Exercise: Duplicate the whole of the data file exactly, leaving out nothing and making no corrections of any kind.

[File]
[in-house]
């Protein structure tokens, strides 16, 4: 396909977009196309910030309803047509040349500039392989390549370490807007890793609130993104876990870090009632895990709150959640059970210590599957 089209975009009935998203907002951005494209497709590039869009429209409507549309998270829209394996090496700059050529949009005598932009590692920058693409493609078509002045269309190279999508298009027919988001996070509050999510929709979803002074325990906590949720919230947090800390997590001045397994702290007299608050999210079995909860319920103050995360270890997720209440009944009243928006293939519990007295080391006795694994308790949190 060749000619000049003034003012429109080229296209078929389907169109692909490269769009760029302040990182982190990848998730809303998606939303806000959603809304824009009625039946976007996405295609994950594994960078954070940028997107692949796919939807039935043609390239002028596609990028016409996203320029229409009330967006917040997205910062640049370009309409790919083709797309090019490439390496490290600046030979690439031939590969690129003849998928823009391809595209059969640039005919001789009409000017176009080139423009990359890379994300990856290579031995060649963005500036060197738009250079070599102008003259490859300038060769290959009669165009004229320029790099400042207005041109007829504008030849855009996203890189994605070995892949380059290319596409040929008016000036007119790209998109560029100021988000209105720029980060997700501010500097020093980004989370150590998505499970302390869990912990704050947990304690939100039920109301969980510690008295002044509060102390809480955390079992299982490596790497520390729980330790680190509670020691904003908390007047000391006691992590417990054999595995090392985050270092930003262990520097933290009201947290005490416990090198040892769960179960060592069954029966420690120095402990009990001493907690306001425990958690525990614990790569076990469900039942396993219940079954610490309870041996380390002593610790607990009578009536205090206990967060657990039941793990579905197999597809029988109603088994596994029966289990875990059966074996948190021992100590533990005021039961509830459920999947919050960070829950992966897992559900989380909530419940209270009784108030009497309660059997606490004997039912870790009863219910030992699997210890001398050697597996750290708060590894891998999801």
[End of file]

[in-house]
């Protein structure tokens, strides 16, 4: 396909977009196309910030309803047509040349500039392989390549370490807007890793609130993104876990870090009632895990709150959640059970210590599957 089209975009009935998203907002951005494209497709590039869009429209409507549309998270829209394996090496700059050529949009005598932009590692920058693409493609078509002045269309190279999508298009027919988001996070509050999510929709979803002074325990906590949720919230947090800390997590001045397994702290007299608050999210079995909860319920103050995360270890997720209440009944009243928006293939519990007295080391006795694994308790949190 060749000619000049003034003012429109080229296209078929389907169109692909490269769009760029302040990182982190990848998730809303998606939303806000959603809304824009009625039946976007996405295609994950594994960078954070940028997107692949796919939807039935043609390239002028596609990028016409996203320029229409009330967006917040997205910062640049370009309409790919083709797309090019490439390496490290600046030979690439031939590969690129003849998928823009391809595209059969640039005919001789009409000017176009080139423009990359890379994300990856290579031995060649963005500036060197738009250079070599102008003259490859300038060769290959009669165009004229320029790099400042207005041109007829504008030849855009996203890189994605070995892949380059290319596409040929008016000036007119790209998109560029100021988000209105720029980060997700501010500097020093980004989370150590998505499970302390869990912990704050947990304690939100039920109301969980510690008295002044509060102390809480955390079992299982490596790497520390729980330790680190509670020691904003908390007047000391006691992590417990054999595995090392985050270092930003262990520097933290009201947290005490416990090198040892769960179960060592069954029966420690120095402990009990001493907690306001425990958690525990614990790569076990469900039942396993219940079954610490309870041996380390002593610790607990009578009536205090206990967060657990039941793990579905197999597809029988109603088994596994029966289990875990059966074996948190021992100590533990005021039961509830459920999947919050960070829950992966897992559900989380909530419940209270009784108030009497309660059997606490004997039912870790009863219910030992699997210890001398050697597996750290708060590894891998999801």